A hat to call home: My Sister’s Closet owner procures wealth of headgear
It only seems fitting that one of Marcia Kelly’s favorite shows when she was growing up was ‘The Mary Tyler Moore Show.” In the show opening, Mary Tyler Moore tosses her hat up into the air as she walks along a city sidewalk.
Kelly, owner of My Sister’s Closet, now has nearly 1,000 hats she could use to recreate that scene.
In one room of Kelly’s home, hats of every color and size can be found tucked away in glamorous hat boxes, stowed in cubby holes in a closet, and adorning the heads of mannequins. Many, such as the hot pink turban number with metallic accents or the red velour Schiaparelli, pay homage to stylish days of yore. But not so fast. Kelly firmly believes hats are making a comeback, and she is searching for just the right heads for her recently acquired collection.
“I want to make sure they go to good homes,” she said.
For the past seven years, Kelly conducted business with and became friends with Ruth Reed, “The Hat Lady” of Pittsburgh. This past October, Reed passed away. Kelly discovered that Reed’s huge collection of vintage hats was “just sitting in a pod in the driveway.”
She knew she was meant to acquire the hats, and after communicating with the family, Kelly secured the collection and discovered just what a treasure trove of fashion she had uncovered.
“I call this hat my ‘strawberry hat,’” she said of a cream hat with dangling red strawberries. “It was the very first box I opened.”
As she picked up another tiny piece with black netting accented in rhinestones, she explained, “This would have been set on top of a beehive hairstyle.”
Kelly explained that beehives required a special type of hat, so as not to disturb the hairstyle.
“I also have these ‘Dressing for the Lord’ hats,” she said of the formal black piece with feathers and of the silver metallic large-brimmed hat.
Kelly also received original hat boxes, some marked with “Gimbels” or designers on the outside, and mannequin heads in the collection.
“I donated several hats to Circle Arts Theatre. I will be selling the rest of them, but I am keeping the hat boxes,” Kelly explained.
She plans to sell the hats for $18 to $60.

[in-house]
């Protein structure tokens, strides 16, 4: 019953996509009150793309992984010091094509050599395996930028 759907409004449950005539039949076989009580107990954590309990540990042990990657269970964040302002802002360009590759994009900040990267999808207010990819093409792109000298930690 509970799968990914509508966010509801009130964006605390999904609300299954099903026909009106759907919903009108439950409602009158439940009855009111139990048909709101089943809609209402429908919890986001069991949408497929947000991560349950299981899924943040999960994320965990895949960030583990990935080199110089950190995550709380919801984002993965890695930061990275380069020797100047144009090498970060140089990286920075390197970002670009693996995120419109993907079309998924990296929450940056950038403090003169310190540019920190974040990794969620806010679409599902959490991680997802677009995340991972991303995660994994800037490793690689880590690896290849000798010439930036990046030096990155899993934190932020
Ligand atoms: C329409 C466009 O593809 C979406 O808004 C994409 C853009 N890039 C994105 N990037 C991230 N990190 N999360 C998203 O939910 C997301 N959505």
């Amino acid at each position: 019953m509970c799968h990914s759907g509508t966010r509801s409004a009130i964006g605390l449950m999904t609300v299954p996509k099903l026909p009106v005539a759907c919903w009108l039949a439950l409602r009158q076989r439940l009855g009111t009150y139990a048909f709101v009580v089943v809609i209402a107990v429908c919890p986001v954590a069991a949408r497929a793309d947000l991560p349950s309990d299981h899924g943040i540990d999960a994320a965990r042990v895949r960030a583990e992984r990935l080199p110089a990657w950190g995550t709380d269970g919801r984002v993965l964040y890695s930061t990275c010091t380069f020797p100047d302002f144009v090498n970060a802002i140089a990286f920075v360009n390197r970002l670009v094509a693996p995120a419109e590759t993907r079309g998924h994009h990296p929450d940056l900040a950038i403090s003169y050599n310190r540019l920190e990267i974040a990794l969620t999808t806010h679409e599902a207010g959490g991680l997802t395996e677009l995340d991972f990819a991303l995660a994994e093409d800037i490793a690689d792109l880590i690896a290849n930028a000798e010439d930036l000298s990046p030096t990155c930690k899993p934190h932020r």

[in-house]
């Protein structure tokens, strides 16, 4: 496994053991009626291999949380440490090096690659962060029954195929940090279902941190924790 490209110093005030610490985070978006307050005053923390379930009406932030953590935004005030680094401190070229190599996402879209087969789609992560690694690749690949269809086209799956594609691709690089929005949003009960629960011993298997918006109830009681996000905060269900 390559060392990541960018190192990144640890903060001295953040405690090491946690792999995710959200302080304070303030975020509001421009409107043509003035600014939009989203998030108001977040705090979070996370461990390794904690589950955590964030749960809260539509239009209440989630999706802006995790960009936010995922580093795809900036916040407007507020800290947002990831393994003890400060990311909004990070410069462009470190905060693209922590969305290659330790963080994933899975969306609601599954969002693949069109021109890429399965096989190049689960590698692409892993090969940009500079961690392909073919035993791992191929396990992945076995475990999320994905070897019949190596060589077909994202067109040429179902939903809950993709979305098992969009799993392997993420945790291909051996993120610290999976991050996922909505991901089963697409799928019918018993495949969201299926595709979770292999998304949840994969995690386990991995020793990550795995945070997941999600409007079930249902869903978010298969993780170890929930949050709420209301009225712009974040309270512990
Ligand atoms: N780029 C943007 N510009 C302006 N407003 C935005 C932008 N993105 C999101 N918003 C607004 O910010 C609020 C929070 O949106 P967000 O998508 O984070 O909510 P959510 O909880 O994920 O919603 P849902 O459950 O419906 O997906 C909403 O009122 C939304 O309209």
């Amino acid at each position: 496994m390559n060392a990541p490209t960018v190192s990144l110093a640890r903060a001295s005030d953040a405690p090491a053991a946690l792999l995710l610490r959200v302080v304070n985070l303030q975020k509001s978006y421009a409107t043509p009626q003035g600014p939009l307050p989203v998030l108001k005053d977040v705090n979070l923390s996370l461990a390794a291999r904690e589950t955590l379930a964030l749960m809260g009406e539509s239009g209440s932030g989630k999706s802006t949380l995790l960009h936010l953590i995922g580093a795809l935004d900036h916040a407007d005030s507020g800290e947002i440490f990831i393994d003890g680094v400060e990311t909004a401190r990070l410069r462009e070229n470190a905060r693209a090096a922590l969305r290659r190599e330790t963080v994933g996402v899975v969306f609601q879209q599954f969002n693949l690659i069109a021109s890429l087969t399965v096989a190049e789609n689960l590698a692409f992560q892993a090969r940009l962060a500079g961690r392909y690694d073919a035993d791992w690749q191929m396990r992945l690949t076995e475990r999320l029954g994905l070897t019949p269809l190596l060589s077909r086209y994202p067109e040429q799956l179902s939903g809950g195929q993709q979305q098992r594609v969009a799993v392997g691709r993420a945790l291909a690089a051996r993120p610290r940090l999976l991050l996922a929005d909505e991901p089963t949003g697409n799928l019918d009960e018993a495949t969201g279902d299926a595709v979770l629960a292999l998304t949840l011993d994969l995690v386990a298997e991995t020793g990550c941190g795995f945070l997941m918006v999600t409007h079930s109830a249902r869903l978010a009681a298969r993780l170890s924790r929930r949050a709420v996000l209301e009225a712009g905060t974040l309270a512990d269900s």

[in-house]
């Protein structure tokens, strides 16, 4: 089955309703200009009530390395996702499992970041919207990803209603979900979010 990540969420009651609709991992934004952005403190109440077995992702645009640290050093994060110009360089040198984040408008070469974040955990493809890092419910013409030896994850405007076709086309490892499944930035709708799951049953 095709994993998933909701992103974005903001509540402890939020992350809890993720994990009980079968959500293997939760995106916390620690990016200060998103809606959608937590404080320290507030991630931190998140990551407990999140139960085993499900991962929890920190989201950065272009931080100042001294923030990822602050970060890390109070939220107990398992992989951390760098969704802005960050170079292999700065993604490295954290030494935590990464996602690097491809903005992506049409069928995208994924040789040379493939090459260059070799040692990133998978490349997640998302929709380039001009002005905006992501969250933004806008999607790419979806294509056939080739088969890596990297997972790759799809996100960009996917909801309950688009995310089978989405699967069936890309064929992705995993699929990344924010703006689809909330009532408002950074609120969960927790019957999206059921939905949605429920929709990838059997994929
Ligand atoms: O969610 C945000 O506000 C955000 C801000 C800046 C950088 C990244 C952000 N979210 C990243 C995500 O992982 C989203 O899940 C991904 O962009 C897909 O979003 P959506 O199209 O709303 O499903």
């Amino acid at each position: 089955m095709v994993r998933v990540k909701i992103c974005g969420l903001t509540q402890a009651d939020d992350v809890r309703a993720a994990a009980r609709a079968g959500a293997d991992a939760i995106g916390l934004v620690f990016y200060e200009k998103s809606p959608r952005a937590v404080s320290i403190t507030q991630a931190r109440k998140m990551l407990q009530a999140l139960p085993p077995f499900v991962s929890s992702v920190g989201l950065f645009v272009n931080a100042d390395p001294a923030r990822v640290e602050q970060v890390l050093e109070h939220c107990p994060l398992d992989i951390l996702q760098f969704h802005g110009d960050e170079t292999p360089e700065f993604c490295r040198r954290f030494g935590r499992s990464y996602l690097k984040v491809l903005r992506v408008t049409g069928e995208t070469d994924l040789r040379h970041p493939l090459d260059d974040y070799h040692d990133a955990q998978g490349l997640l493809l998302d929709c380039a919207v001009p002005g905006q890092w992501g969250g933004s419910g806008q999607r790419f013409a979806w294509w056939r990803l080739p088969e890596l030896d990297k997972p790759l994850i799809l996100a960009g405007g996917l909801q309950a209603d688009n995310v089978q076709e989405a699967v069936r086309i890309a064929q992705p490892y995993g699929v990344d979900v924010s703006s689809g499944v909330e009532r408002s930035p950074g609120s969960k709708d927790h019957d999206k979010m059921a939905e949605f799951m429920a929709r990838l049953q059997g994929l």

Some pieces, such as the black cloche with pheasant feathers, date back to 1910. Others have ornate jeweled bands, faux leopard fur, or delicate daisy appliques. Others, such at the Whittall and Javits gray and pink netted number still have the sales tag attached.
Kelly will be selling the hats by appointment and also has several pieces of the collection at the My Sister’s Closet space at Red Rooster Antique and Design Center.
Word has already gotten out.
“I had one woman choose a hat because she was going to be a 1930s character for a poetry reading,” Kelly said. “I also have customers come in who are having ‘Mad Men’ (a TV show set in the early 1960s) and ‘Downtown Abbey’ (a British drama) parties.”
Kelly also mentioned that if there was any one single person bringing hats back to their glory days, it was that one English lady – Kate Middleton.
As for her favorite hat, Kelly, who is partial to the 1960s, was quick to pick it out.
“I guess you would call this a Bohemian hippy hat. It’s kind of Carly Simon. It is made out of a faux fur, and the band is made with the same kind of yarn ties we used to put in our hair. Remember these?” Kelly asked, pointing to the colorful yarn.
For those making appointments, it will be difficult to “just stop in.”
As Kelly pointed out, “There is history here.”
To schedule an appointment, contact Kelly at (830) 708-1649 or shop for hats at My Sister’s Closet’s two retail locations in Adele Kerr and New Braunfels Downtown Antique Mall.